Frame rate is also a term used in real-time computer graphics systems. In a fashion somewhat digital to the moving-picture definition presented above, a real-time frame is the time it takes to complete a full round of the system's processing tasks. If the frame rate of a real-time system is 60 Hertz, the system reevaluates all necessary inputs and updates the necessary outputs 60 times per second under all circumstances.
The designed frame rates of real-time systems vary depending on the equipment. For a real-time system that is steering an oil tanker, a frame rate of 1 Hz may be sufficient, while a rate of even 100 Hz may not be adequate for steering a guided missile. The designer must choose a frame rate appropriate to the application's requirements.
A culture of competition has arisen among game enthusiasts with regards to frame rates, with players striving to obtain the highest fps count possible. Indeed, many benchmarks (such as 3DMark) released by the marketing departments of hardware manufacturers and published in hardware reviews focus on the fps measurement. Modern video cards, often featuring NVIDIA or ATI chipsets, can perform at over 160 fps on graphics intensive games such as F.E.A.R. One single GeForce 8800 GTX has been reported to play F.E.A.R. at up to 386 fps (at a low resolution). This does not apply to all games: some games apply a limit on the frame rate. For example, in the Grand Theft Auto series, Grand Theft Auto III and Grand Theft Auto: Vice City have a standard 30 fps (Grand Theft Auto: San Andreas runs at 25 fps) and this limit can only be removed at the cost of graphical and gameplay stability. It is also doubtful whether striving for such high frame rates is worthwhile. An average 17" monitor can reach 60 Hz, meaning that any performance reached by the game over 60 fps is discarded. For that reason it is not uncommon to limit the frame rate to the refresh rate of the monitor in a process called vertical synchronization. However, many players feel that not synchronizing every frame produces sufficiently better game execution to justify some "tearing" of the images.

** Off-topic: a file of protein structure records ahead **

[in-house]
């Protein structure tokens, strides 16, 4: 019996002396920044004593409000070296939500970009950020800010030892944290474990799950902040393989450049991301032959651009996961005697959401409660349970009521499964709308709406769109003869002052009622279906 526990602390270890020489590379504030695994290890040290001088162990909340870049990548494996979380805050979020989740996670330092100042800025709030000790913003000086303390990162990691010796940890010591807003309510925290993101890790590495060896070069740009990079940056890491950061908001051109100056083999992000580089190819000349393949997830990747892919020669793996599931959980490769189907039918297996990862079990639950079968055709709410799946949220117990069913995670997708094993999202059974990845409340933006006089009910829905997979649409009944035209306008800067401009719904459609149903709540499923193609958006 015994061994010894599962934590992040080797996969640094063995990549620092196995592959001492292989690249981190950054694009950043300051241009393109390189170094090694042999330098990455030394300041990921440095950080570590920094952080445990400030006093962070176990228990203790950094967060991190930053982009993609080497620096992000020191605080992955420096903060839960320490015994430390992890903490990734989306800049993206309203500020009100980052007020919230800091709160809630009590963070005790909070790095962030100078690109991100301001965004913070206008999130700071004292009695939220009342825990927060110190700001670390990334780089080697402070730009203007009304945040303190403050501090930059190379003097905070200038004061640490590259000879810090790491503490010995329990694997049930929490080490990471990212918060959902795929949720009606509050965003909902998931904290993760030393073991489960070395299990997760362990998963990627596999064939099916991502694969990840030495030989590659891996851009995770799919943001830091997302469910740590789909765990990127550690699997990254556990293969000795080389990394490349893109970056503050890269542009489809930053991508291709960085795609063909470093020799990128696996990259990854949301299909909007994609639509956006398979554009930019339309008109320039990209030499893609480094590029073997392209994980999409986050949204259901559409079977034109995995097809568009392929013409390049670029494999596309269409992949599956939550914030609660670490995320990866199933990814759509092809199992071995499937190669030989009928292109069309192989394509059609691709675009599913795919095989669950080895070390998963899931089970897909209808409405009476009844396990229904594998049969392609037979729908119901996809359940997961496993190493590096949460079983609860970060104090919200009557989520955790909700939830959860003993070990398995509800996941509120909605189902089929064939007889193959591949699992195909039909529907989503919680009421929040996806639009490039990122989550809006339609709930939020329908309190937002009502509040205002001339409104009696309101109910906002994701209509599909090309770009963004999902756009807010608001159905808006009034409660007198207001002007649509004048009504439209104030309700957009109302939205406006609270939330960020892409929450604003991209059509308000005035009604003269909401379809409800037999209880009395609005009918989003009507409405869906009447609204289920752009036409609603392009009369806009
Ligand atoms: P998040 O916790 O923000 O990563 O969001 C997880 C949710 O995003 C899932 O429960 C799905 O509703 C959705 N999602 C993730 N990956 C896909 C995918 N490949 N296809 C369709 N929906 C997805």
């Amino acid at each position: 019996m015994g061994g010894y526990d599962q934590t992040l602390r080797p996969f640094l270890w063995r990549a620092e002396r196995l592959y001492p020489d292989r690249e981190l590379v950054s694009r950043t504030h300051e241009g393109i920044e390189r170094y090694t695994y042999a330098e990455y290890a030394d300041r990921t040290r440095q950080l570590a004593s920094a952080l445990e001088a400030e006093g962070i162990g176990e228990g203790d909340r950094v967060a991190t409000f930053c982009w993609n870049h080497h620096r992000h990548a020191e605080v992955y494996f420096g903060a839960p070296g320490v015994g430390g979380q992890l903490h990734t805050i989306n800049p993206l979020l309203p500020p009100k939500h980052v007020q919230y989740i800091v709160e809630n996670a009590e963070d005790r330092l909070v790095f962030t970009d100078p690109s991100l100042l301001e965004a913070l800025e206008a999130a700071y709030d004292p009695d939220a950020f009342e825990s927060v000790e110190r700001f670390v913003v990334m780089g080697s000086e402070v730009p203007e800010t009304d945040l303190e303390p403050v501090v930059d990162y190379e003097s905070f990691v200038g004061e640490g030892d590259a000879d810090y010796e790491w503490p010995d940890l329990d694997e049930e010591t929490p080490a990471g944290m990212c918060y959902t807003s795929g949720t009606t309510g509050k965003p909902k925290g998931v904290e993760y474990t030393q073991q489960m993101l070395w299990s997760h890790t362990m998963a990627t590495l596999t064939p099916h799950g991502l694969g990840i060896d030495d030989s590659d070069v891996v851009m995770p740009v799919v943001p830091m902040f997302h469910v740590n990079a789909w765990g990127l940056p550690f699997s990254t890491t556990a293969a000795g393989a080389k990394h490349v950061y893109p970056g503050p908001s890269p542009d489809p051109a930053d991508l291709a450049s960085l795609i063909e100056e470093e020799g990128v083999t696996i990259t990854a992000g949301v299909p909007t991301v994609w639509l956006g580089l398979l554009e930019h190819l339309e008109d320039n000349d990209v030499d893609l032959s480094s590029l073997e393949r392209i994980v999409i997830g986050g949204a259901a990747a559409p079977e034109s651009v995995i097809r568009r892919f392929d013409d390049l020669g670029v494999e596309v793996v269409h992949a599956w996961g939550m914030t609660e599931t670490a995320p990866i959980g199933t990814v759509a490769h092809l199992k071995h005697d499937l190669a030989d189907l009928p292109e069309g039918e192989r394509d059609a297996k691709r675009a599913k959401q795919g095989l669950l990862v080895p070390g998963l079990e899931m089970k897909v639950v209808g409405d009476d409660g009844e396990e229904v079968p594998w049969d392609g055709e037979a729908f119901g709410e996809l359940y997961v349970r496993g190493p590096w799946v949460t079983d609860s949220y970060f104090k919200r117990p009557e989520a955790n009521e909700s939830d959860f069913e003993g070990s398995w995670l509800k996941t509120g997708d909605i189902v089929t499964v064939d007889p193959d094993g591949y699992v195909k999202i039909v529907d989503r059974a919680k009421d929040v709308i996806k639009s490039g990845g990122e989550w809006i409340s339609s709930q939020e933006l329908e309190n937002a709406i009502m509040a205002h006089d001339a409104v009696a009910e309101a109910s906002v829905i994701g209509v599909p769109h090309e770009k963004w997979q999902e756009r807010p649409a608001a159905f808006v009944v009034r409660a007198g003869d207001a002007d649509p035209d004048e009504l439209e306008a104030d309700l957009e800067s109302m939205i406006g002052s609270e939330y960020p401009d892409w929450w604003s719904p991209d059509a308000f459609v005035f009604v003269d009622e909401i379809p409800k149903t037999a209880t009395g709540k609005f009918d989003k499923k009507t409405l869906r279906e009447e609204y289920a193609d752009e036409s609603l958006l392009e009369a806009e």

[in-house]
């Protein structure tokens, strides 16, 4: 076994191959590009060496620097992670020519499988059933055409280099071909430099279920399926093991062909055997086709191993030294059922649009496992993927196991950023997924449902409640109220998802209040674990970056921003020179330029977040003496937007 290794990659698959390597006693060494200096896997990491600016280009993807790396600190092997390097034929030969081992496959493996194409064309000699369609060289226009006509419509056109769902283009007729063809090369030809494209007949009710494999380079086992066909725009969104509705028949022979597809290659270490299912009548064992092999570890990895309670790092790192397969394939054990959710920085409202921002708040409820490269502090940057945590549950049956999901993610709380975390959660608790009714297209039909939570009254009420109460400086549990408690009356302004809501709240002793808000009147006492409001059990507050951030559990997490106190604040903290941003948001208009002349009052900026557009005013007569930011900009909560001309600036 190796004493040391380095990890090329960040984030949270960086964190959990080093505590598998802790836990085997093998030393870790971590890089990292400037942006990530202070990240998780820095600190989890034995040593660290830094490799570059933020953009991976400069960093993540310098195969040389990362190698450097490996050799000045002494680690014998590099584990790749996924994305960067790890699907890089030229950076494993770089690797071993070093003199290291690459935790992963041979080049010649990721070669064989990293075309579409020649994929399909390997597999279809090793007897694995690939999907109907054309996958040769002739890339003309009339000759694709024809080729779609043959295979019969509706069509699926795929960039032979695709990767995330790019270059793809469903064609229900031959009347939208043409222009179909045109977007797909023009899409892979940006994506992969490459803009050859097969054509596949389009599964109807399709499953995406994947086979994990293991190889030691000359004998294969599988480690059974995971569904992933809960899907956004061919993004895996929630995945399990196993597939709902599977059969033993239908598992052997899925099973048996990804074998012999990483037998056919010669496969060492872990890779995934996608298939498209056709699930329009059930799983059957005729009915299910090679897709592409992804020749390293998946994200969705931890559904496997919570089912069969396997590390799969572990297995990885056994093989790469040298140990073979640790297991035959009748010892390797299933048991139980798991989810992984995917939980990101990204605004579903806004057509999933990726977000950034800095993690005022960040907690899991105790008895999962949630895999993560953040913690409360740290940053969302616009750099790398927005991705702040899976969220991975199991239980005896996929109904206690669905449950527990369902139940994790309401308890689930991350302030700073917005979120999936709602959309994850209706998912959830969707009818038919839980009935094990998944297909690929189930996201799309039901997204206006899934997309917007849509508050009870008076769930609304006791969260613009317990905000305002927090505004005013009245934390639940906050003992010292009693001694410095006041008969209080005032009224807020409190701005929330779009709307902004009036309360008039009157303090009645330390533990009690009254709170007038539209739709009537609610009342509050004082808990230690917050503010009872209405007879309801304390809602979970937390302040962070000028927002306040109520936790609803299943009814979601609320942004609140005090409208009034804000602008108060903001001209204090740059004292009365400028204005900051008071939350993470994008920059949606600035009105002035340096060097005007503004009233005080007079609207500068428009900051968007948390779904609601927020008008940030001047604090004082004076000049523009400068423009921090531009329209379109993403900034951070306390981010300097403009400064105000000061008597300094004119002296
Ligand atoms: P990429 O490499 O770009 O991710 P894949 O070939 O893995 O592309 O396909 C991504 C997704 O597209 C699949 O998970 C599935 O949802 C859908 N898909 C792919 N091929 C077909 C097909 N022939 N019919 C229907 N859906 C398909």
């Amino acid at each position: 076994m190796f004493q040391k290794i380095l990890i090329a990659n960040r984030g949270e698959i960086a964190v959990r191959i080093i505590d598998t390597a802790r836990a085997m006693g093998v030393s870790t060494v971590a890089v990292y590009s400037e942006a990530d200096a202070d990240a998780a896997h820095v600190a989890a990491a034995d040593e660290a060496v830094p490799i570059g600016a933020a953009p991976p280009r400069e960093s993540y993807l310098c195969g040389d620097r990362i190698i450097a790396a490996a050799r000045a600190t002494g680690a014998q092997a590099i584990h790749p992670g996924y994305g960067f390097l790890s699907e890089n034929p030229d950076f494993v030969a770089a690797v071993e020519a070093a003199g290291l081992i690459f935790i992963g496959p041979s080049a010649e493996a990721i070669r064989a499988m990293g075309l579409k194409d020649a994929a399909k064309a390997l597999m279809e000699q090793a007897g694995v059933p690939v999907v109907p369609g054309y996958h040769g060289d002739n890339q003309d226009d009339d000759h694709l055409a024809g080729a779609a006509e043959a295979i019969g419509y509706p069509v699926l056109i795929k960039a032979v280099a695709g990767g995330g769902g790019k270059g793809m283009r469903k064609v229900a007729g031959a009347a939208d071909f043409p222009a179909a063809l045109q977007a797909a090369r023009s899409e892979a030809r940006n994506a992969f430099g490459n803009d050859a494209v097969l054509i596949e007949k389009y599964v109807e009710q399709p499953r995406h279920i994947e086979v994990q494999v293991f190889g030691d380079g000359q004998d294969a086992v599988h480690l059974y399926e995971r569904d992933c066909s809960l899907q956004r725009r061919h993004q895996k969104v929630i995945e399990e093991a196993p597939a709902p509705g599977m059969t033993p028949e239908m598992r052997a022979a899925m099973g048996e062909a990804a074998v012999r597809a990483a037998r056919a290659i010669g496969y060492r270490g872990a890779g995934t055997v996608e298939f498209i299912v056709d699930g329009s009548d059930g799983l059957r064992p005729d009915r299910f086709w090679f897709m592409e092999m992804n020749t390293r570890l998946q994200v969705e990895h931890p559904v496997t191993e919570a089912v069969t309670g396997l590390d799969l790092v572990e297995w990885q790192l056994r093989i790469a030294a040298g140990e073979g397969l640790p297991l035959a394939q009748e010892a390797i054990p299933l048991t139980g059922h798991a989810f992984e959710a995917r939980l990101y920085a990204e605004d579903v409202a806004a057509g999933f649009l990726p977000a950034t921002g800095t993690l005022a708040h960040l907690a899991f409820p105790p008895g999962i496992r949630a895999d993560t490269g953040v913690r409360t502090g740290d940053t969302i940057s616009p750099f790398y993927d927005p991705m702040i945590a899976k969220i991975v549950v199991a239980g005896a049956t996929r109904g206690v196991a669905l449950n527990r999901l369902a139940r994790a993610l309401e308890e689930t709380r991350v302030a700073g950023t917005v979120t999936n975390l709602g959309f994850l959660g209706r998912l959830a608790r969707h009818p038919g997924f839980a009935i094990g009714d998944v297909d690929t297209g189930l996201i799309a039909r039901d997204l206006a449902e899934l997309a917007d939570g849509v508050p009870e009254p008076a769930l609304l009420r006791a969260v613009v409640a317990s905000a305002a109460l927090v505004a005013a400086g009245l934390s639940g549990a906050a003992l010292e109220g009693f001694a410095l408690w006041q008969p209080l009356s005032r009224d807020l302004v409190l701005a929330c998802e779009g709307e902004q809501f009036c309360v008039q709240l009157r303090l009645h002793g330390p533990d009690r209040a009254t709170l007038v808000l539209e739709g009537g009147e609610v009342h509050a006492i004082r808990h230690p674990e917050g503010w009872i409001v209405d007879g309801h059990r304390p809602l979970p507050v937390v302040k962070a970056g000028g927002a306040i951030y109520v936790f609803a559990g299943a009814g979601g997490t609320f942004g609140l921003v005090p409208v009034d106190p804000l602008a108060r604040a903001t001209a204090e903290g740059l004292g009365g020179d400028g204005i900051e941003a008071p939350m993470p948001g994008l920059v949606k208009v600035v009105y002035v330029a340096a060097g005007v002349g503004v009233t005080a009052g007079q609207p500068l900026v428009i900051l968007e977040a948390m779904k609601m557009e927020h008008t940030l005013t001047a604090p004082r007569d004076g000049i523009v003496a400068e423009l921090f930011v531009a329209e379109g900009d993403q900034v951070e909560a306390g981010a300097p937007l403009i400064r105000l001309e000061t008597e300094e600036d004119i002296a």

It should also be noted that there is a rather large controversy over what is known as the "feel" of the game frame rate. It is argued that games with extremely high frame rates "feel" better and smoother than those that are just getting by. This is especially true in games such as a first-person shooter.
This choppiness is not a perceived flicker, but a perceived gap between the object in motion and its afterimage left in the eye from the last frame. A computer samples one point in time, then nothing is sampled until the next frame is rendered, so a visible gap can be seen between the moving object and its afterimage in the eye. The reason computer rendered video has a noticeable afterimage separation problem and camera captured video does not is that a camera shutter interrupts the light two or three times for every film frame, thus exposing the film to 2 or 3 samples at different points in time. The light can also enter for the entire time the shutter is open, thus exposing the film to a continuous sample over this time. These multiple samples are naturally interpolated together on the same frame. This leads to a small amount of motion blur between one frame and the next which allows them to transition smoothly.
An example of afterimage separation can be seen when taking a quick 180 degree turn in a game in only 1 second. A still object in the game would render 60 times evenly on that 180 degree arc (at 60 Hz frame rate), and visibly this would separate the object and its afterimage by 3 degrees. A small object and its afterimage 3 degrees apart are quite noticeably separated on screen.
The solution to this problem would be to interpolate the extra frames together in the back-buffer (field multisampling), or simulate the motion blur seen by the human eye in the rendering engine. When vertical sync is enabled, video cards only output a maximum frame rate equal to the refresh rate of the monitor. All extra frames are dropped. When vertical sync is disabled, the video card is free to render frames as fast as it can, but the display of those rendered frames is still limited to the refresh rate of the monitor. For example, a card may render a game at 100 FPS on a monitor running 75 Hz refresh, but no more than 75 FPS can actually be displayed on screen.
Certain elements of a game may be more GPU-intensive than others. While a game may achieve a fairly consistent 60 fps, the frame rate may drop below that during intensive scenes. By achieving frame rates in excess of what is displayable, it makes it less likely that frame rates will drop below what is displayable during heavy CPU/GPU load.